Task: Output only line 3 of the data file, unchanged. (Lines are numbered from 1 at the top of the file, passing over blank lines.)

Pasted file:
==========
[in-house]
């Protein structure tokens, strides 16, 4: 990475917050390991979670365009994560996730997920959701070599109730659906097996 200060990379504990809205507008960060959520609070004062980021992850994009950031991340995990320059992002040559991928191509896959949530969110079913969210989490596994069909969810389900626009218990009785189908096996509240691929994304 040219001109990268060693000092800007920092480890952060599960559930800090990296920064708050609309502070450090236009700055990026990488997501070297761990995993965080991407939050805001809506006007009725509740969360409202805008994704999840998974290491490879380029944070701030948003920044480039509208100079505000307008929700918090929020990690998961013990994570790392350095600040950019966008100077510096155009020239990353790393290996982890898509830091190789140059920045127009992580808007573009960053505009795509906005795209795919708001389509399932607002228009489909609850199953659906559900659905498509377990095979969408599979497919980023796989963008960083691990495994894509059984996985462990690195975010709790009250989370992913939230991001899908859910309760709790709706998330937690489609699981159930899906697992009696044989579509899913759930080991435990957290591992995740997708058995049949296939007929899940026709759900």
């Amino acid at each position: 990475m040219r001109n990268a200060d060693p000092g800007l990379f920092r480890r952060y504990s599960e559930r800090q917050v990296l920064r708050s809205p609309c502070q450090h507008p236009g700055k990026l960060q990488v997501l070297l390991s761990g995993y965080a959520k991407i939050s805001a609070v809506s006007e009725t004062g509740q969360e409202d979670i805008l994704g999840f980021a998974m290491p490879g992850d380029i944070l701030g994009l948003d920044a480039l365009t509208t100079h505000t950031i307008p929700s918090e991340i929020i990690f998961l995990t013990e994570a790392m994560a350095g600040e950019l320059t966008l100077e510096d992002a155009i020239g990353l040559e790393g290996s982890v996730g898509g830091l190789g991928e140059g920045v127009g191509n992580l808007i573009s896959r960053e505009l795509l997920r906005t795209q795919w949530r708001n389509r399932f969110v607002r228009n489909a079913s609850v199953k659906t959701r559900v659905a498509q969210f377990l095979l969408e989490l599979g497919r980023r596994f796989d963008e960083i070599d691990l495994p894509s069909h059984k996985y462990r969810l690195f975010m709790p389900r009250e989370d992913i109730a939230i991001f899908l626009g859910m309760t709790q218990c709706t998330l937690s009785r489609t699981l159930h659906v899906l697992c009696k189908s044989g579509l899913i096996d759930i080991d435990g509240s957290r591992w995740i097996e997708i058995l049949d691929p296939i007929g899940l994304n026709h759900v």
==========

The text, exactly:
């Amino acid at each position: 990475m040219r001109n990268a200060d060693p000092g800007l990379f920092r480890r952060y504990s599960e559930r800090q917050v990296l920064r708050s809205p609309c502070q450090h507008p236009g700055k990026l960060q990488v997501l070297l390991s761990g995993y965080a959520k991407i939050s805001a609070v809506s006007e009725t004062g509740q969360e409202d979670i805008l994704g999840f980021a998974m290491p490879g992850d380029i944070l701030g994009l948003d920044a480039l365009t509208t100079h505000t950031i307008p929700s918090e991340i929020i990690f998961l995990t013990e994570a790392m994560a350095g600040e950019l320059t966008l100077e510096d992002a155009i020239g990353l040559e790393g290996s982890v996730g898509g830091l190789g991928e140059g920045v127009g191509n992580l808007i573009s896959r960053e505009l795509l997920r906005t795209q795919w949530r708001n389509r399932f969110v607002r228009n489909a079913s609850v199953k659906t959701r559900v659905a498509q969210f377990l095979l969408e989490l599979g497919r980023r596994f796989d963008e960083i070599d691990l495994p894509s069909h059984k996985y462990r969810l690195f975010m709790p389900r009250e989370d992913i109730a939230i991001f899908l626009g859910m309760t709790q218990c709706t998330l937690s009785r489609t699981l159930h659906v899906l697992c009696k189908s044989g579509l899913i096996d759930i080991d435990g509240s957290r591992w995740i097996e997708i058995l049949d691929p296939i007929g899940l994304n026709h759900v």